A license suspension can be a devastating experience. Your driver’s license can be suspended for several reasons including failure to pay traffic tickets, excessive points on your license, failure to display proof of insurance, unpaid child support and others.
Florida Juvenile Cases
Adolescents are prone to make a variety of mistakes. Unfortunately, these mistakes may be illegal in nature, which can lead to severe legal punishments. Regardless of their age, a criminal record can negatively impact a minor’s future employment and educational opportunities.
Juvenile crimes are illegal activities that are committed by people who are below the legal age of 18. Criminal activity among adolescents is continually on the rise. In an effort to limit juvenile crime, law enforcement has become stricter on juvenile crime. Common Florida Juvenile Crimes include, but are not limited to:
- Driving under the influence (DUI)
- Underage drinking
- Traffic Violations (speeding and reckless driving)
- Drug crimes (possession, selling, or distribution of narcotics)
- Violent crimes (such as battery)
- Property crimes such as theft, vandalism
Juvenile Crime Consequences
When a parent is contacted by law enforcement because their child is being charged with a juvenile crime, their whole world is turned upside down. Often parents are unsure what to do and they may not always know how to act in their child’s best interest. Juveniles that are charged with crimes face legal consequences which can include:
- Monetary fines
- Time in juvenile correctional facilities
- Community service
- Terms of probation
- Removal from their parents’ home
While legal consequences for adults are for punishment purposes, juvenile crime consequences are geared toward the treatment and rehabilitation of the minor.
Just like adults, minors have individual rights and they can protect and defend themselves against their criminal charges. Juveniles have the right to remain silent when questioned by law enforcement, the right to cross examine witnesses who are testifying against them, and the right to an attorney.
If your child is being charged with a juvenile crime, the best thing you can do for them is retain an experienced criminal defense attorney. By retaining the services of a skilled Florida attorney, you are ensuring that your child will receive the legal representation, advice, and information they need to defend themselves against their charges.
FIRST APPEARANCE – WHAT TO EXPECT
The purpose of a first appearance hearing is for a judge to tell you why you were taken into custody. Typical reasons for being arrested are new charges, violation of home detention or probation, failure to appear for court, or a pick up order from another county or state. The judge will look at the paperwork to see if it is proper. If you have new charges, he will look at the police report to see if probable cause exists. Probable cause means that if someone believes the facts stated in the police report, they would believe a crime has been committed. The judge does not decide whether you are guilty or innocent at First Appearance. An assistant public defender will be automatically appointed for this hearing only. He or she will give you any advice that is necessary for the first appearance proceeding.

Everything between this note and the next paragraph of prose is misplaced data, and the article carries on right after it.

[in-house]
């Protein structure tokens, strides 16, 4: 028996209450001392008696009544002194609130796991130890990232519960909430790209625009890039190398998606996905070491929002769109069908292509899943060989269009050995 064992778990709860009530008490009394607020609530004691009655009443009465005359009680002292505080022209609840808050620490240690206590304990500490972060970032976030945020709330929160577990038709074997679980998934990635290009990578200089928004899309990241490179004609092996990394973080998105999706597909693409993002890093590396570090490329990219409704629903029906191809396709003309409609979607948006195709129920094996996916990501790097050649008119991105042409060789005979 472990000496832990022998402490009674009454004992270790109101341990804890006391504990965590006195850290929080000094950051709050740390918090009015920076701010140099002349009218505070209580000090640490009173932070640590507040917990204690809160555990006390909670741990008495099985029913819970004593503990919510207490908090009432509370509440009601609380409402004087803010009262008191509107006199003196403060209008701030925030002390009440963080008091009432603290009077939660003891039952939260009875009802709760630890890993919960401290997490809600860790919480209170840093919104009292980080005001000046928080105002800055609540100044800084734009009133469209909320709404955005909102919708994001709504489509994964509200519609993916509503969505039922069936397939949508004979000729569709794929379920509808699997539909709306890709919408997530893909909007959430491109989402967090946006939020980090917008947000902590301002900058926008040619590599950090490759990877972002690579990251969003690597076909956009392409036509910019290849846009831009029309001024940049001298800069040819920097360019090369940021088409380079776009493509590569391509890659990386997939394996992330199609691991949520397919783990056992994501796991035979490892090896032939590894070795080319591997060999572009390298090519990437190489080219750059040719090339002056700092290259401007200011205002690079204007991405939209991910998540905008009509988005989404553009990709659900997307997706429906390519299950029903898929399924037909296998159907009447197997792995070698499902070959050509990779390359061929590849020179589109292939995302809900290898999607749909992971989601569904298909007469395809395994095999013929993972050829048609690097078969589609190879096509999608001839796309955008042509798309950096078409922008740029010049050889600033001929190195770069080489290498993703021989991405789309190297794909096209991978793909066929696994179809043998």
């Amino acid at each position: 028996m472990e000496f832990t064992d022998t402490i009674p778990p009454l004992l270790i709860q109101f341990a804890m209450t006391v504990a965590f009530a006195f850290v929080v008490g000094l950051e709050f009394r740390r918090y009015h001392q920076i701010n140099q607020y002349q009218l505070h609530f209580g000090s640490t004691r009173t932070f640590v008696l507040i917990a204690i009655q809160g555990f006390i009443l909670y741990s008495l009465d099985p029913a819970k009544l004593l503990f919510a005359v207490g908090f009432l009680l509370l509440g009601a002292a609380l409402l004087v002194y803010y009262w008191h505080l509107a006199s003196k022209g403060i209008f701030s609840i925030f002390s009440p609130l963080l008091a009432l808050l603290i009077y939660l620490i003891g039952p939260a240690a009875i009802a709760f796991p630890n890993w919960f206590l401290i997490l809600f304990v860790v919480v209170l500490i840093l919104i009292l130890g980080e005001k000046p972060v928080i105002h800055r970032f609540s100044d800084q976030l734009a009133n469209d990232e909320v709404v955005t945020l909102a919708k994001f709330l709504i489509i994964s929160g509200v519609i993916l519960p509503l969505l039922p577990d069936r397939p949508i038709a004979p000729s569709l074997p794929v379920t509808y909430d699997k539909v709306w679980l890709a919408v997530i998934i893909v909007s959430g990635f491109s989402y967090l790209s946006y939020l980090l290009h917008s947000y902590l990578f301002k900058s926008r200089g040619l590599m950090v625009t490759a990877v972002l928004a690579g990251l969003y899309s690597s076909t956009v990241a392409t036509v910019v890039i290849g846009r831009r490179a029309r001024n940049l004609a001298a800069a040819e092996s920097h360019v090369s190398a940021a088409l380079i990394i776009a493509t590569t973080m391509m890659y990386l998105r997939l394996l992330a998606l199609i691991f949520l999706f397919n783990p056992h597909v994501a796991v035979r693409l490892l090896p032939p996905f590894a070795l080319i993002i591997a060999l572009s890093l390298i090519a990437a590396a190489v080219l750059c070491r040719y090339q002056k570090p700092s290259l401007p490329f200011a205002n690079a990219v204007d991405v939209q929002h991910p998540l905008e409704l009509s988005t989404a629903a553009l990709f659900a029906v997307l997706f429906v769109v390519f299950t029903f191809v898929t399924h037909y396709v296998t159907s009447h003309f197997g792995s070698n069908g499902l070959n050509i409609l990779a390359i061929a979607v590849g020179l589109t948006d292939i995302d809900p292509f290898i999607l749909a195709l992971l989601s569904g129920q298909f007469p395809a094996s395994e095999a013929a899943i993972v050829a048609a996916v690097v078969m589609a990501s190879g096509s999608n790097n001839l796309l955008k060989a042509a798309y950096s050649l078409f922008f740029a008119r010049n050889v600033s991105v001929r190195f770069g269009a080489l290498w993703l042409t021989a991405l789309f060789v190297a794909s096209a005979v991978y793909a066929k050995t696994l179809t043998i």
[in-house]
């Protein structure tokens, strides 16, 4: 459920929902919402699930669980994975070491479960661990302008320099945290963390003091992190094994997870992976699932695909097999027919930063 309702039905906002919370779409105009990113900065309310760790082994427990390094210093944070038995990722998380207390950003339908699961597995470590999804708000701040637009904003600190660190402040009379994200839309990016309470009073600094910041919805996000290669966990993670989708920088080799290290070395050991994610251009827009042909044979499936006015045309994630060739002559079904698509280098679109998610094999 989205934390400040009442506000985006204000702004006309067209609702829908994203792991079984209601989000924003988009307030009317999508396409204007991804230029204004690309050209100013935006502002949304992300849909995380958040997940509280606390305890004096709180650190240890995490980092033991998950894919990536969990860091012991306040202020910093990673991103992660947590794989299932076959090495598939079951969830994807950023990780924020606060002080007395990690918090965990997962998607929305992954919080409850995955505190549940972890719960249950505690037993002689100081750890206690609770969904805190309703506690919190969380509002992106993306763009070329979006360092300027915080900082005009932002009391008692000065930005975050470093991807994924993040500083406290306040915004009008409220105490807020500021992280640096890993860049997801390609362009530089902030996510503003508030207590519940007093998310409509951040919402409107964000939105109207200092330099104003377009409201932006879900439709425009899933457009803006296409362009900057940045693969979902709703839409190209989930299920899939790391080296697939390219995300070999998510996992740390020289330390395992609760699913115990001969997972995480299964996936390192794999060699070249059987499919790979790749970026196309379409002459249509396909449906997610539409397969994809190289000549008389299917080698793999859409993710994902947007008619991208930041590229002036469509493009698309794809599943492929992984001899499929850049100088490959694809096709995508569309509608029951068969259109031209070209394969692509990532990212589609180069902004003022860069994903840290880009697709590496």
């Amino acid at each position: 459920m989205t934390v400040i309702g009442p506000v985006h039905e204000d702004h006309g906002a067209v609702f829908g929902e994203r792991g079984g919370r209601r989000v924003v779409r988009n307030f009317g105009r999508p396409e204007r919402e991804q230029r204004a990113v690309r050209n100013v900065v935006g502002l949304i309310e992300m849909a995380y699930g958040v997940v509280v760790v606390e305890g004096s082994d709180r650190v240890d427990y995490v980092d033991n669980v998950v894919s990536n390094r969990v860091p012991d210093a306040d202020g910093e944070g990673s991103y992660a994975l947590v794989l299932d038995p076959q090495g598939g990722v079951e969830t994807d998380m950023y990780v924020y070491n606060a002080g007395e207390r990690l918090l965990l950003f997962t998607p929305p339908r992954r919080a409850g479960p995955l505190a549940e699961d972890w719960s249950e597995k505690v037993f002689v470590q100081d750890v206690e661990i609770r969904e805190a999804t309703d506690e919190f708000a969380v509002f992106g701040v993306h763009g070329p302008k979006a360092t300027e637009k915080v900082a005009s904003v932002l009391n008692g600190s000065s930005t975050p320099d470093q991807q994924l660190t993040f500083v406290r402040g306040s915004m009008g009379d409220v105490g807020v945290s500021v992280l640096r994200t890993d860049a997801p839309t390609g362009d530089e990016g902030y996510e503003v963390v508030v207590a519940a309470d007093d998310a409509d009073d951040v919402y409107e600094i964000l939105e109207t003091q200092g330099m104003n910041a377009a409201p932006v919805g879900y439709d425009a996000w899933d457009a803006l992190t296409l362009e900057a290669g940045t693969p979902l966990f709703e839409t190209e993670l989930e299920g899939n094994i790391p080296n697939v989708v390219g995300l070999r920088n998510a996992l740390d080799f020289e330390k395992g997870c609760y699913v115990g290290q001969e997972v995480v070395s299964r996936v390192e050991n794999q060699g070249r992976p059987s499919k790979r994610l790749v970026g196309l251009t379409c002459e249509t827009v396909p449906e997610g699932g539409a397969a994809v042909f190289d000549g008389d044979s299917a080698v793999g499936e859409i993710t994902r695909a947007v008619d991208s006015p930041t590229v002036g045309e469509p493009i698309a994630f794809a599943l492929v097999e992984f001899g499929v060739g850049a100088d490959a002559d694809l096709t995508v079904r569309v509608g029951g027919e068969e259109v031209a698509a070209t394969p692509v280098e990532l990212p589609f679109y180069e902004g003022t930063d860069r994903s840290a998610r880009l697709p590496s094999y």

WILL I BE RELEASED?
The answer depends on your score on the risk assessment instrument. The Department of Juvenile Justice (DJJ) prepares a scoresheet. If you score 12 points or more, DJJ usually recommends 21 days in detention. Listed below are typical outcomes.
- If you failed to appear for court in Bay County, you will be given a new court date. You may be released or held for 21 days in secure detention.
- For a probation or home detention violation, you may receive 5 to 21 days in detention.
- If you received new charges and score 12 or more points, you will probably receive 21 days in secure detention. If you scored less than 12 points, you may receive 21 days on home detention. However, the judge has the right to add to your score based on your history and the seriousness of the charges.
- You may be held for up to 48 hours on a domestic violence charge, regardless of your score.
- If you are wanted in another county or state, you will probably be held until that state or county can pick you up, usually no more than 21 days without further hearing.
WHAT HAPPENS NEXT?
If you have new charges in Bay County, you AND your parent or guardian will receive a summons to come to court for your arraignment within two to four weeks.If your charges are from another county or state, the procedure may vary.
ADVICE TO PARENTS
Please answer all questions asked by the judge honestly, but be careful about volunteering too much information. You could hurt your child’s case.
Juveniles just like adults have the right to remain silent because anything you say can be held against you. Do not talk to anyone about the facts of your case except your attorney.
Juveniles just like adults have the right to defend themselves against criminal charges.
- Right to an attorney
- Right to call witnesses
- Right to cross examine witnesses
- Right to file motions
- Right to trial
A juvenile trial is different than a trial for adults. A juvenile trial is a non-jury trial where only the judge determines if the state has proven the case beyond a reasonable doubt. An adult or juvenile being tried as an adult is entitled to a trial by jury.
Juveniles are any unmarried person under the age of 18. A child under the age of 18 being treated as an adult and adult sanctions may be imposed if the child is over the age of 14. There are certain requirements for transferring a juvenile to adult court. Please contact our office.